Item: Reconstructing ancient avalanches of the sierra nevada range
Title: Reconstructing ancient avalanches of the sierra nevada range
Proceedings: Proceedings of the 1998 International Snow Science Workshop, Sunriver, Oregon
Authors: P. R. Caterino, AJpengroup
Abstract: The surface elevations of the lakes of the Sierra Nevada have stood considerably lower than the present for extended periods of time. The magnitude of drops in the levels of these lakes is supported by existing paleoenvironmental evidence; by a series of radiocarbon dates on trees drowned by the rising waters, by submerged archaeological features in the lake, and by historical documentation of lower lake levels. This data has implications for local and regional paleoclimatic trends, which in tum affect the existing avalanche influence zones. In lakes ranging from Tenaya Lake, Yosemite National Park, in the southern Sierra Nevada to Lake Tahoe, Donner Lake, and Independence Lake in the northern range, there have been compelling evidence of sustained lower lake levels. Through SCUBA surveys, stumps that have been dated, range from 4,800 B.P. to 6,300 B.P. in Lake Tahoe to 600-700 B.P. in other lakes of the Sierra Nevada. Research supports that during the rise of the lake levels there was a substantial and rapid increase in precipitation, such that the increase in avalanche activity caused the destruction of the forest that appeared during the lower lake elevations (approximately 150 years). Because of the low water temperature and dissolved oxygen rates in these lakes any organic materials that have been rapidly submerged are very well preserved. Many of the trees that were sampled and dated between 60C-700 B.P. still had bark and coloration intact. The submerged avalanche debris fans that are located in 5 to 50 m of water, generally occur within the present day avalanche influence zones.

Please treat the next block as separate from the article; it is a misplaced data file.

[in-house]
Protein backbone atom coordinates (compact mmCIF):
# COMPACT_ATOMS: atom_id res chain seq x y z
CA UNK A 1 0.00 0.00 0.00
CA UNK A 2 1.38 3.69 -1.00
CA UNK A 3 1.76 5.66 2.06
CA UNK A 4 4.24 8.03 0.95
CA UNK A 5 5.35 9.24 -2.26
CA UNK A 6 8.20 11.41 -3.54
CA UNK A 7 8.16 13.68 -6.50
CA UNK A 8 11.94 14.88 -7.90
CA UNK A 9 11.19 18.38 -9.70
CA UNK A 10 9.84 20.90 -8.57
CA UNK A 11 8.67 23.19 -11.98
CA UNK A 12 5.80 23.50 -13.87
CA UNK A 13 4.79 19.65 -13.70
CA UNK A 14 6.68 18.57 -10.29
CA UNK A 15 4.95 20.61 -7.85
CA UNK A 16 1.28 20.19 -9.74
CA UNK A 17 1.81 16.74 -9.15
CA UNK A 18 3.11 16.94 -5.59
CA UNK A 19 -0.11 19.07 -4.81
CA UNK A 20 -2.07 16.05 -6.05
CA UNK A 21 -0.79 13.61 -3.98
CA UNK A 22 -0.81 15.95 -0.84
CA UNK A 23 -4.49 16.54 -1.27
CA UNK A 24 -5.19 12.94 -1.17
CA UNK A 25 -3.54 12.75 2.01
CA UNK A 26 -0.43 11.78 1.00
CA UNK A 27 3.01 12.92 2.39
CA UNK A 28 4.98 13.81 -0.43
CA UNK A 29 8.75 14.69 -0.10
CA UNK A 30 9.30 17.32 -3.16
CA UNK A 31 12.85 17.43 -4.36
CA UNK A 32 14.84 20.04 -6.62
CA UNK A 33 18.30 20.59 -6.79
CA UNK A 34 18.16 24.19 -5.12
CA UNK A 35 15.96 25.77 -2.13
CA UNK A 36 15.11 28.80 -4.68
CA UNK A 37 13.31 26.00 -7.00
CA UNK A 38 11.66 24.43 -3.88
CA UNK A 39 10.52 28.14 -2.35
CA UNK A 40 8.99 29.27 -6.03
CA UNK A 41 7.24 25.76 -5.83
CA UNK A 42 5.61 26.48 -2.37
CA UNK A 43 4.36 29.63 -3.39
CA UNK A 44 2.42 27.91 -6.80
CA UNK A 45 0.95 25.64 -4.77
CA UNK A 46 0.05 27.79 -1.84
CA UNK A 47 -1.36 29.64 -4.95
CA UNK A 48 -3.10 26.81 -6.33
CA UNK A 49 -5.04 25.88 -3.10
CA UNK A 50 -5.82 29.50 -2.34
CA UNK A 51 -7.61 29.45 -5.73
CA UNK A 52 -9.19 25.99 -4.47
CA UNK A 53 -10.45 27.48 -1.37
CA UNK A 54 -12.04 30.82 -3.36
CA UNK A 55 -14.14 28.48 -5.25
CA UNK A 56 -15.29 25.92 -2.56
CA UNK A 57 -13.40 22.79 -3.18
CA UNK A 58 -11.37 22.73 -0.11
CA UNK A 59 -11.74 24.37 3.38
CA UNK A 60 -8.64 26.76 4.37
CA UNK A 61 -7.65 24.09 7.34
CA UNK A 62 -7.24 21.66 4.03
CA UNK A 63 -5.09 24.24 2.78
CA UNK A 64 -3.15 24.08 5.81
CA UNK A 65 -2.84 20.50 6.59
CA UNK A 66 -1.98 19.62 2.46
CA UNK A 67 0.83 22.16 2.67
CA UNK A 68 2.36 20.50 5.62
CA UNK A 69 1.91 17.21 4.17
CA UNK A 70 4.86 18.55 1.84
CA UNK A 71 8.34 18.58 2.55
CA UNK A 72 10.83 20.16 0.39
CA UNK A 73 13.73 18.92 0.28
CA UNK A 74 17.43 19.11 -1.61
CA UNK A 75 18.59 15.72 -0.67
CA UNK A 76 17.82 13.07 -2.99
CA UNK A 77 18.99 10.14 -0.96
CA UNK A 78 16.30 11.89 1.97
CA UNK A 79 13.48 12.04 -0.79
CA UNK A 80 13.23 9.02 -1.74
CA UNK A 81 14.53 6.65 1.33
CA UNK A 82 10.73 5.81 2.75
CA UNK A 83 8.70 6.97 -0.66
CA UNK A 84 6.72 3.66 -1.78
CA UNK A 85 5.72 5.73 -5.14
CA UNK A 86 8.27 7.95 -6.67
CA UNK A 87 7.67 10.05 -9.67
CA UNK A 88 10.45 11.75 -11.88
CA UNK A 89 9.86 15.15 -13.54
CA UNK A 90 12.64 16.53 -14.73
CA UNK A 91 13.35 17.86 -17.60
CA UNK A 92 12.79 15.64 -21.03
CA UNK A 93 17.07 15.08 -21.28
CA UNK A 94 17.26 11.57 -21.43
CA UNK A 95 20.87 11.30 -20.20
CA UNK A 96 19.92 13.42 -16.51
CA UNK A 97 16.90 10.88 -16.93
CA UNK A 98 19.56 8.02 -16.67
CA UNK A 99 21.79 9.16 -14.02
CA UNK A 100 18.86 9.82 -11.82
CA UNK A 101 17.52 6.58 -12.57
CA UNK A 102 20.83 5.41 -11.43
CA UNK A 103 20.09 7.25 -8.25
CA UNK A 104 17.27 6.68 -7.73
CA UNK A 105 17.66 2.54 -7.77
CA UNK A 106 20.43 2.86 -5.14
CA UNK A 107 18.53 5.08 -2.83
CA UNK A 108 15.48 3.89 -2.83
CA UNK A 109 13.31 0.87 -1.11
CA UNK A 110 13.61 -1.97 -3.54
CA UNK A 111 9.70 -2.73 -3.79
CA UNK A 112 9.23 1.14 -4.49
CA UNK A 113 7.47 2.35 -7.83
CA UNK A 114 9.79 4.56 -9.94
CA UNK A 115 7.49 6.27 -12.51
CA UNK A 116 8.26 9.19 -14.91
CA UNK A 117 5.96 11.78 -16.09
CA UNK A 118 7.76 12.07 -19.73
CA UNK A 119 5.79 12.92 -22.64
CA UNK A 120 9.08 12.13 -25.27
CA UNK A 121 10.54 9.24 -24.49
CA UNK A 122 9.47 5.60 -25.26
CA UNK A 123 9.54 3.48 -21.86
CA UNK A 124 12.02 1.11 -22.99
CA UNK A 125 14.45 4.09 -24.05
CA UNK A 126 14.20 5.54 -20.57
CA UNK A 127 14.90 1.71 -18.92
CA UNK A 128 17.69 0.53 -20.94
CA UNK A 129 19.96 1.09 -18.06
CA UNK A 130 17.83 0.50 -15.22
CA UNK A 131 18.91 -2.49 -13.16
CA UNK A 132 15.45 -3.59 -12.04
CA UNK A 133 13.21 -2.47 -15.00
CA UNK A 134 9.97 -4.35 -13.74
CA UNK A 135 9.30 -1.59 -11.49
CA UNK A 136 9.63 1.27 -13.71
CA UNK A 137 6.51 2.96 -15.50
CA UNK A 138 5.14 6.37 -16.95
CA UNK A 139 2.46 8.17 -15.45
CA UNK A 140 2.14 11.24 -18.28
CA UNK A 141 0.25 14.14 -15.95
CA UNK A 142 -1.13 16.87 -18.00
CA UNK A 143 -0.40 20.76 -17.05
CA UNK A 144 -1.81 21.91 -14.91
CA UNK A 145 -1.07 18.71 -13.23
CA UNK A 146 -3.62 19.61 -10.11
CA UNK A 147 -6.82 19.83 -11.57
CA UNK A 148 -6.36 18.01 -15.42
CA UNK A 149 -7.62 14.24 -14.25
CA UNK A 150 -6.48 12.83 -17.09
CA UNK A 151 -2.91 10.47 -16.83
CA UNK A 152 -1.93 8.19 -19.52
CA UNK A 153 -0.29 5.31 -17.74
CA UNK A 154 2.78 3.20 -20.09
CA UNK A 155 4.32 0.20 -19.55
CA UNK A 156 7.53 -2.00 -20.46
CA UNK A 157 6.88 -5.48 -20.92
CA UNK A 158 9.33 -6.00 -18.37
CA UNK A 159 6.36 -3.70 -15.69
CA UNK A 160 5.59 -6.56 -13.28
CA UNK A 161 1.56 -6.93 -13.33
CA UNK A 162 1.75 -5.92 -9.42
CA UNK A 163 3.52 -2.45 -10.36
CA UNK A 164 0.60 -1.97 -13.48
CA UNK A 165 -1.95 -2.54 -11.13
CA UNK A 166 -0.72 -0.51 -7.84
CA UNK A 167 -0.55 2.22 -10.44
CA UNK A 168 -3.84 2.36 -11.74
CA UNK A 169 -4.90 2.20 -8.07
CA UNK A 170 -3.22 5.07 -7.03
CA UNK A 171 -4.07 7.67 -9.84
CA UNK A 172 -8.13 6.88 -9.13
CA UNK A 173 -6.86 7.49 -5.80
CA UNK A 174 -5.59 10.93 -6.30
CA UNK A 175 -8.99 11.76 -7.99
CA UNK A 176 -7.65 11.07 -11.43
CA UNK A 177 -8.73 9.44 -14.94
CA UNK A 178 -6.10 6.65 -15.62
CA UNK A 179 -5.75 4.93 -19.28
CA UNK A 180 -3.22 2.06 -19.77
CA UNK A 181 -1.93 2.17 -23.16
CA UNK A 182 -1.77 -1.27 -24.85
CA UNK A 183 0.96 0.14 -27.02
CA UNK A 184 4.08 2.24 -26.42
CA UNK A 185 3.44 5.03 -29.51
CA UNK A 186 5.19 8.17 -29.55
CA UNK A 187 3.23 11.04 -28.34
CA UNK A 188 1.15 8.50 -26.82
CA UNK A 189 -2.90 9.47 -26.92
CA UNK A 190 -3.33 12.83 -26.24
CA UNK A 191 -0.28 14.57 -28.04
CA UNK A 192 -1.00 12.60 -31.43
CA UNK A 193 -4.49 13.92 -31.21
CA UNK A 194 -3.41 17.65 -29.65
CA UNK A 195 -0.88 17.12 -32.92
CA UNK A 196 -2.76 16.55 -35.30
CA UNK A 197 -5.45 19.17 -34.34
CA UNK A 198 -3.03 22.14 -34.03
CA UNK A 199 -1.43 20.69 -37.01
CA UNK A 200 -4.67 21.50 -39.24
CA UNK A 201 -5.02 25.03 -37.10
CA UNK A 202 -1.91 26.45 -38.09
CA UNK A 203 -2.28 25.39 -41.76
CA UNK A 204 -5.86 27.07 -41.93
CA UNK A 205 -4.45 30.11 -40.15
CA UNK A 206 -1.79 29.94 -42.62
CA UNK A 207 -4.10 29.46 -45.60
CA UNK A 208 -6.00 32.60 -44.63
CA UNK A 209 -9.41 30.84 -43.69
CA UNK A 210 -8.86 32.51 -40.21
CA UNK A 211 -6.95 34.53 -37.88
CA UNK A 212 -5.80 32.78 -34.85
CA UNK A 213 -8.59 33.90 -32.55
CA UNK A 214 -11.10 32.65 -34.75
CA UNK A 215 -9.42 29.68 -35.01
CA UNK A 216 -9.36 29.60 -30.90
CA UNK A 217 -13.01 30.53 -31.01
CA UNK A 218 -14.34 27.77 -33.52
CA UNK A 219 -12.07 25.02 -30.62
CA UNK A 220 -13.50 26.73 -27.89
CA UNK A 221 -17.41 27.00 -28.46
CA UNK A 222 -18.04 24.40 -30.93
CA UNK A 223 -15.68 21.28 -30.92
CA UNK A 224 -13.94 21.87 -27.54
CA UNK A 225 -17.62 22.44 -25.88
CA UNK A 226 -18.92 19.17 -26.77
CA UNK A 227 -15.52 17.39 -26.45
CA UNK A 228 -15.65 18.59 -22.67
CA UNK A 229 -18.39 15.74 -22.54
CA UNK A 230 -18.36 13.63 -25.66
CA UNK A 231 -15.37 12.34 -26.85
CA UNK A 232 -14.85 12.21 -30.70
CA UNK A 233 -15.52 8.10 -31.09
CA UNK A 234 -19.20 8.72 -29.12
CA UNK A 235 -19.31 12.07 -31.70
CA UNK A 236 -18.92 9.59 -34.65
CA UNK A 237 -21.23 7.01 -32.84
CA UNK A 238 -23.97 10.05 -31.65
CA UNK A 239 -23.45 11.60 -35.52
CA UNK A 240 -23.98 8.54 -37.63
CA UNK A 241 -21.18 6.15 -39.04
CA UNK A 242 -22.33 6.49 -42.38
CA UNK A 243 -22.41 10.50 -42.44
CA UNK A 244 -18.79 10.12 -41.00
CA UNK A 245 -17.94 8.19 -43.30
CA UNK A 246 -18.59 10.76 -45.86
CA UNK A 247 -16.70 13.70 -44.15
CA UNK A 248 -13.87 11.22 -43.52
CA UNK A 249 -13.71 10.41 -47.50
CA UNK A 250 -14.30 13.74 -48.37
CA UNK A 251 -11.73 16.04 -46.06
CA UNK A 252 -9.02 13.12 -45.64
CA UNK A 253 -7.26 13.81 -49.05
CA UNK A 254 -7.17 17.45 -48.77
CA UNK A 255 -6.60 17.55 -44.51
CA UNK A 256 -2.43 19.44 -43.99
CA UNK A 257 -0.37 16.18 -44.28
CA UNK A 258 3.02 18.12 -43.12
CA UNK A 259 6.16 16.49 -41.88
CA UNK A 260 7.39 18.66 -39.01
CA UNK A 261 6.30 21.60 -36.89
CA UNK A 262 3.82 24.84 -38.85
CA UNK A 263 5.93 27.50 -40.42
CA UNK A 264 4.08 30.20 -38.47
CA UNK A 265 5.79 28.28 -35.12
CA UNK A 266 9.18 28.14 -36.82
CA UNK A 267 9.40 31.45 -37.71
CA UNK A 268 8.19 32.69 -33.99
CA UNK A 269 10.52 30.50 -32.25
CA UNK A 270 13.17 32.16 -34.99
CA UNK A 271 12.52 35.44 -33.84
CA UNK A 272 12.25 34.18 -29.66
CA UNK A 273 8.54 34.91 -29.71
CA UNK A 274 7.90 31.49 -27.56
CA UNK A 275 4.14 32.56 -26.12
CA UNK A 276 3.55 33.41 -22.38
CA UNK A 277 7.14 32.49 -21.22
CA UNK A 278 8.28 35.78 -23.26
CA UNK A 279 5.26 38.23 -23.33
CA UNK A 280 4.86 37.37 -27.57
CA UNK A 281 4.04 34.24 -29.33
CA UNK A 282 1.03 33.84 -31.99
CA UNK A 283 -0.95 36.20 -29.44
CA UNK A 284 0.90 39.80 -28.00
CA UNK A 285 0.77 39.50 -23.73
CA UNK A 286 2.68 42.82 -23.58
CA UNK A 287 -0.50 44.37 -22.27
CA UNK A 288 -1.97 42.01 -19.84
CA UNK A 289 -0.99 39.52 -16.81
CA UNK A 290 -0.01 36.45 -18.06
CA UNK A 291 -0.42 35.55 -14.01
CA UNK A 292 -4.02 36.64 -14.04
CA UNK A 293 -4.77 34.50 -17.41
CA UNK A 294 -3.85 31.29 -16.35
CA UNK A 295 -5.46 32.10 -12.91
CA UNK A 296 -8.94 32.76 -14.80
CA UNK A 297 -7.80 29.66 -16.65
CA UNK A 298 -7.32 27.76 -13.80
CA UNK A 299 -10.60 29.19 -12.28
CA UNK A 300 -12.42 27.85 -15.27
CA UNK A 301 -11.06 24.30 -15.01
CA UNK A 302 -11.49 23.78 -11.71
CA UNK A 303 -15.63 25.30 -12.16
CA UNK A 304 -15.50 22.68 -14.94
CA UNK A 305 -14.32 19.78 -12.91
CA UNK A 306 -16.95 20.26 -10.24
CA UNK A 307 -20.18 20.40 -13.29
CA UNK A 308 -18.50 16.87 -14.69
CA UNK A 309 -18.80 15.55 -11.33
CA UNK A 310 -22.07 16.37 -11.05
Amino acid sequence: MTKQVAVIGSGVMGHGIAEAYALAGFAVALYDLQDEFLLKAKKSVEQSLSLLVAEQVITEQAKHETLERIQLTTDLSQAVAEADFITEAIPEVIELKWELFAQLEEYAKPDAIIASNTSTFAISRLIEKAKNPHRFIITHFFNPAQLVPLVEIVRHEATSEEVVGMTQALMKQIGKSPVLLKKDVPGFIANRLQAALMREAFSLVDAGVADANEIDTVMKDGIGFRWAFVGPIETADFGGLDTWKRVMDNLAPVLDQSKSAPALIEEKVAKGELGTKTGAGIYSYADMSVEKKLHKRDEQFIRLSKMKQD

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Keywords: avalanches, snow cover, snow precipitation
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